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Topic: Arduino or ARM (Read 11351 times) previous topic - next topic


I was wondering if I wanted to make a complex robot, what would be some pros and cons of using ARM over Arduino?
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Leon Heller

Jul 11, 2012, 04:25 pm Last Edit: Jul 11, 2012, 04:27 pm by Leon Heller Reason: 1
Much higher performance, more I/Os, more peripherals, debugger, and more memory.
Leon Heller


If you are building a spider type robot, a bunch of ARMS won't be very useful.
The art of getting good answers lies in asking good questions.


I think an ARM would be better although it depends on how complex your robot will be. That said most current robots seem to do well with an AVR chip.

If you're willing to wait you can have both, an Arduino and an ARM if th eDue gets released.

Rob Gray aka the GRAYnomad www.robgray.com


A brief list of pros/cons

Cons vs AVR
- larger code (but you tend to have more flash available)
- often higher cost
- 3v vs 5v outputs
- lower current outputs
- many existing libraries won't work
- less knowledge base on using "arduino" environment on non AVR chips.

Pros vs AVR
- 32 bit
- MUCH faster
- more RAM
- No more harvard architecture worries and having to deal with things like progmem etc...

If you want to use an Arduino environment you can use the Chipkit (MIPS processor)
or Maple (ARM) now rather than wait on the DUE.
The nice thing about the Chipkit development environment (mpide) is that it is designed to support
multiple processors.
So you can use both the AVR processors and the MIPS processors with the same single environment
and IDE.

The Maple uses its own IDE that is only for the Maple.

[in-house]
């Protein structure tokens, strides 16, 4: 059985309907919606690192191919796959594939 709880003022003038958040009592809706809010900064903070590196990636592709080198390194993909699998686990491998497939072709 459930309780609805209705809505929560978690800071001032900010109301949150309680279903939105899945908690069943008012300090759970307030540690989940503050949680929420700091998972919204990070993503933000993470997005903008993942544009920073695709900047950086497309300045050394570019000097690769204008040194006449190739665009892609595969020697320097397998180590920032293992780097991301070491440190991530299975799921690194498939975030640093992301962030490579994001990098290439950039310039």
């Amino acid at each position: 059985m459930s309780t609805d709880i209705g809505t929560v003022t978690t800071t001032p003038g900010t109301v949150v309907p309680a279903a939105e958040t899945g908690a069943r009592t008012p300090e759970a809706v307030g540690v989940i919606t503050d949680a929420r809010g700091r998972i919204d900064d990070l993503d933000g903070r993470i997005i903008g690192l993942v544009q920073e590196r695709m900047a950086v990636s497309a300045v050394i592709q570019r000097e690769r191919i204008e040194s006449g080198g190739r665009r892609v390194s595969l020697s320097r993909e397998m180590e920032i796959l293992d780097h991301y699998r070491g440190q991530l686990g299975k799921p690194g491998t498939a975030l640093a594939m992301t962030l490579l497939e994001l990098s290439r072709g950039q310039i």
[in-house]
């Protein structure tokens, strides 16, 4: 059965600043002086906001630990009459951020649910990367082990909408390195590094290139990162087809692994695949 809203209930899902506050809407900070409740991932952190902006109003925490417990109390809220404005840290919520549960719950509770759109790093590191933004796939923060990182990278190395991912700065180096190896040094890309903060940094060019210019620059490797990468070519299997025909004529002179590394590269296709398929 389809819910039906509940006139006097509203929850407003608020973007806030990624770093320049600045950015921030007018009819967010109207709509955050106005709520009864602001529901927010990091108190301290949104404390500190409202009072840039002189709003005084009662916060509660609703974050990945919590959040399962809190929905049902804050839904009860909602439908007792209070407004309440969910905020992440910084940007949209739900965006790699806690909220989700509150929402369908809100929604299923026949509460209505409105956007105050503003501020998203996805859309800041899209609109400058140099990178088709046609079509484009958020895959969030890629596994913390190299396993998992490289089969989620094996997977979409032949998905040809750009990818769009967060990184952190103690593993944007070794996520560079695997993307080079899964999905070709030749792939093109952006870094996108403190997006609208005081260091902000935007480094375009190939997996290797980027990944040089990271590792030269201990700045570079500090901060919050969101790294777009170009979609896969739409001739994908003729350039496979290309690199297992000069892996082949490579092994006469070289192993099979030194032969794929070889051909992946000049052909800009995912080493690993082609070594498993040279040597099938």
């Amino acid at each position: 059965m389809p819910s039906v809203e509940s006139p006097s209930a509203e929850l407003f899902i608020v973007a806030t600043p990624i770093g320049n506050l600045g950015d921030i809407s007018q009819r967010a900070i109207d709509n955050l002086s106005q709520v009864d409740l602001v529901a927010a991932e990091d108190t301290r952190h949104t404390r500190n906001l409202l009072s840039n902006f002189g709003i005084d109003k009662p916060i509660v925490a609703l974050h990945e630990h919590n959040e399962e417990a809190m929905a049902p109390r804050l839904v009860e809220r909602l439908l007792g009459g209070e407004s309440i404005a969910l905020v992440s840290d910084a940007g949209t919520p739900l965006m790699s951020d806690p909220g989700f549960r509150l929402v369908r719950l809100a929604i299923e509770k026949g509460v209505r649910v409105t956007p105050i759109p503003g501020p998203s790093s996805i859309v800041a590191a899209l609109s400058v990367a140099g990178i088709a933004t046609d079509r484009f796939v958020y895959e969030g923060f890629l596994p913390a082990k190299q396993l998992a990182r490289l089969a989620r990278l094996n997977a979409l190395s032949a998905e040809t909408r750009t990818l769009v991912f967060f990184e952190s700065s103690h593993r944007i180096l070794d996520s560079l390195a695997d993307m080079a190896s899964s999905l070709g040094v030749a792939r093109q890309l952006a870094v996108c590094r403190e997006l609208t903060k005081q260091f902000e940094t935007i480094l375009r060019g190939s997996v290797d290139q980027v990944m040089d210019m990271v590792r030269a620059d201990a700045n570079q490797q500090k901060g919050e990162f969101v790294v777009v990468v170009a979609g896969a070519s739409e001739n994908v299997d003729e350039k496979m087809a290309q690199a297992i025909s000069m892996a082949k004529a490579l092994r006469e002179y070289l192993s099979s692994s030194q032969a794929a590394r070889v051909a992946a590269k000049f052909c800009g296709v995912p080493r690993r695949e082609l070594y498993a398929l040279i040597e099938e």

While not all the libraries work on the Chipkit or Maple as some of them are hard coded for AVR
(the DUE will have the same issues) it is available today vs ????? for the DUE.

--- bill


It also depends on how efficiently you can make use of the available resources. Your programming skills are a strong deciding factor as to what is suitable. If you still have a learning curve to get through ( c++, electronics, transport ( spi, i2c ) ) you will benefit yourself by using the easier system to use. A more complex system requires a greater background knowledge to use properly, by jumping in the deep end assumptions will start to creep into your design and may eventually ruin or degrade your original idea.
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If I was to throw a party, what would be better:  a big cake or some cookies?  Apples or oranges?


Without more details on what "complex" means, answering the question is an exercise in futility.  The Arduino is based on a Microcontroller.  It is good at controlling things.  Processors with an ARM-core (ARM doesn't sell silicon), are generally Microprocessors.  They are good at processing data.

Just as with my party question you first decide what you want the party to be first, then you decide what to get for it.
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Leon Heller

Jul 12, 2012, 10:37 am Last Edit: Jul 12, 2012, 11:16 am by Leon Heller Reason: 1
ARM designs both MPUs and MCUs. The NXP 28-pin LPC1114 is a typical MCU:

Leon Heller


ARM didn't design the LPC1114, it just uses a licenced ARM core, a Cortex-M0.


I love the fact the the LPCs are available in small packs, using a wide 28-pin is a little strange but at least it's a DIP.

Rob Gray aka the GRAYnomad www.robgray.com

Leon Heller

It is strange, given that they will be producing a SOIC version. The 0.3" DIP28 package that Microchip uses for the PIC32 is much nicer.

That version of the LPC1114 isn't generally available yet, I got some samples from a contact at NXP.
Leon Heller

Leon Heller

ARM didn't design the LPC1114, it just uses a licenced ARM core, a Cortex-M0.

I didn't say that ARM designed the LPC1114!
Leon Heller


Sorry, you're right, you didn't.


I just picked up on this topic and had a related question - if you don't mind -

Can you program PICs and ARM etc. using the Arduino language or do you use pure C++ or even Assembly?



using the Arduino language or do you use pure C++

The Arduino language is C++


That's fightin' talk in these parts, stranger.
"Pete, it's a fool looks for logic in the chambers of the human heart." Ulysses Everett McGill.
Do not send technical questions via personal messaging - they will be ignored.
I speak for myself, not Arduino.

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